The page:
Dick Barrett

Sixteen young Montanans are in court this week, suing the state of Montana for deliberately refusing to account for the destructive impact of its decisions on the global climate, and hence depriving them of their Constitutional right to a clean and healthful environment.

In response, the state claims that the impact of its actions on the global climate and the wellbeing of the plaintiffs are de minimis – “simply too miniscule to make any difference.” Montana is, in the state’s words, a mere “spectator” in the unfolding battle to arrest climate change. We should not settle for such irresponsible passivity.

It is true that a very substantial part of the climate change afflicting Montana is the result of emissions originating outside the state. And that means that only concerted action by other states and nations to contain their emissions will secure a clean and healthy environment for Montana kids. Accordingly, for the state to comply with its Constitutional obligation to protect its children’s environment, it must pursue and promote such concerted action.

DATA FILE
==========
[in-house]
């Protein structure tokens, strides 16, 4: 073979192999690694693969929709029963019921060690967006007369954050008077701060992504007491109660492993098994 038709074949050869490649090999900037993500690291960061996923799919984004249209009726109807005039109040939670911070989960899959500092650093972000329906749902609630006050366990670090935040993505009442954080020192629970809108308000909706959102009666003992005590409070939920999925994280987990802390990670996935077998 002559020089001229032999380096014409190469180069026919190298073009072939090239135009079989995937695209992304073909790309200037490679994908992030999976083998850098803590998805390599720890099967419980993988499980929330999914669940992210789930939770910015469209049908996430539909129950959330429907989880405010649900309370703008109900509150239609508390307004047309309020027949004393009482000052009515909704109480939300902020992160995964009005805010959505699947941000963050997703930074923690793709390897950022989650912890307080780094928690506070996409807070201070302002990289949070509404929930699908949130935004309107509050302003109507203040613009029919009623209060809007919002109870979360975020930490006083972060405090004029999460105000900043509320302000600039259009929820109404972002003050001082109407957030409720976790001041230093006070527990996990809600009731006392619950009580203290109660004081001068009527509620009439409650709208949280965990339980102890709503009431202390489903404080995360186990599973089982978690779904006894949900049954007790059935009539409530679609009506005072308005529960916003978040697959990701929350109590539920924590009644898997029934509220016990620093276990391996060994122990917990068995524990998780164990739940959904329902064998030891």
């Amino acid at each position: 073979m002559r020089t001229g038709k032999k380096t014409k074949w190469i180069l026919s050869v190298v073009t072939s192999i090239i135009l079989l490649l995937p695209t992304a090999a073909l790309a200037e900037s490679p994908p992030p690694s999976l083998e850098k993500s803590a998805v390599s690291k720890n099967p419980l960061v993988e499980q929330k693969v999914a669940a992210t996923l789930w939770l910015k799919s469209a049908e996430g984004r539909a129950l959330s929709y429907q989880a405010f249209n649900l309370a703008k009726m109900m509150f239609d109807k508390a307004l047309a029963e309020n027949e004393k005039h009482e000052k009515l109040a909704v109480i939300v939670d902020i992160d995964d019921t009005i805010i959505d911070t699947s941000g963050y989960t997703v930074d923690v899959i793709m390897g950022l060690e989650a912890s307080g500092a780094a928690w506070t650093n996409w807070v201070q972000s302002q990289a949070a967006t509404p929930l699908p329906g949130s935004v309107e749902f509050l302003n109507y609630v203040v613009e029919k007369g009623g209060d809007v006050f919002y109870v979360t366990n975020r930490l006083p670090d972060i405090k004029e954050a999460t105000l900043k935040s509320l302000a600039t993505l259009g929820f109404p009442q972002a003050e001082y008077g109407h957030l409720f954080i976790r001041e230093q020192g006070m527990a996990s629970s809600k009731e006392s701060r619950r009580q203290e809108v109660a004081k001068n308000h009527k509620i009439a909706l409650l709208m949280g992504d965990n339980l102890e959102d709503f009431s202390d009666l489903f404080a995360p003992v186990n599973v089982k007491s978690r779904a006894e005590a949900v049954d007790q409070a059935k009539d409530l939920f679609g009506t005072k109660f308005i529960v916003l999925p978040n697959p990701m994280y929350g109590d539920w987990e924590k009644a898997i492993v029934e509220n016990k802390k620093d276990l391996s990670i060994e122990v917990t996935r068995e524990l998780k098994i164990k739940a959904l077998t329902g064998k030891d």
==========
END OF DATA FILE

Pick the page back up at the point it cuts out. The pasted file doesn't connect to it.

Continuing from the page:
Can we succeed? Well, we don’t know, but we had sure better try. We can lead by example. Our political leaders, rather than sitting helplessly as spectators on the sidelines, can work with leaders elsewhere.

What we do know is that if we deliberately and callously refuse to account for the climate impacts of our own decisions, we can’t expect other states or nations to worry about the impact of their decisions on us. If we tell our global neighbors that we don’t care about the harm we are doing to their children, we can’t expect them to care about the harm they are doing to ours.

The first, essential step on the road to protecting our kids from the climate crisis is to take responsibility for our own actions.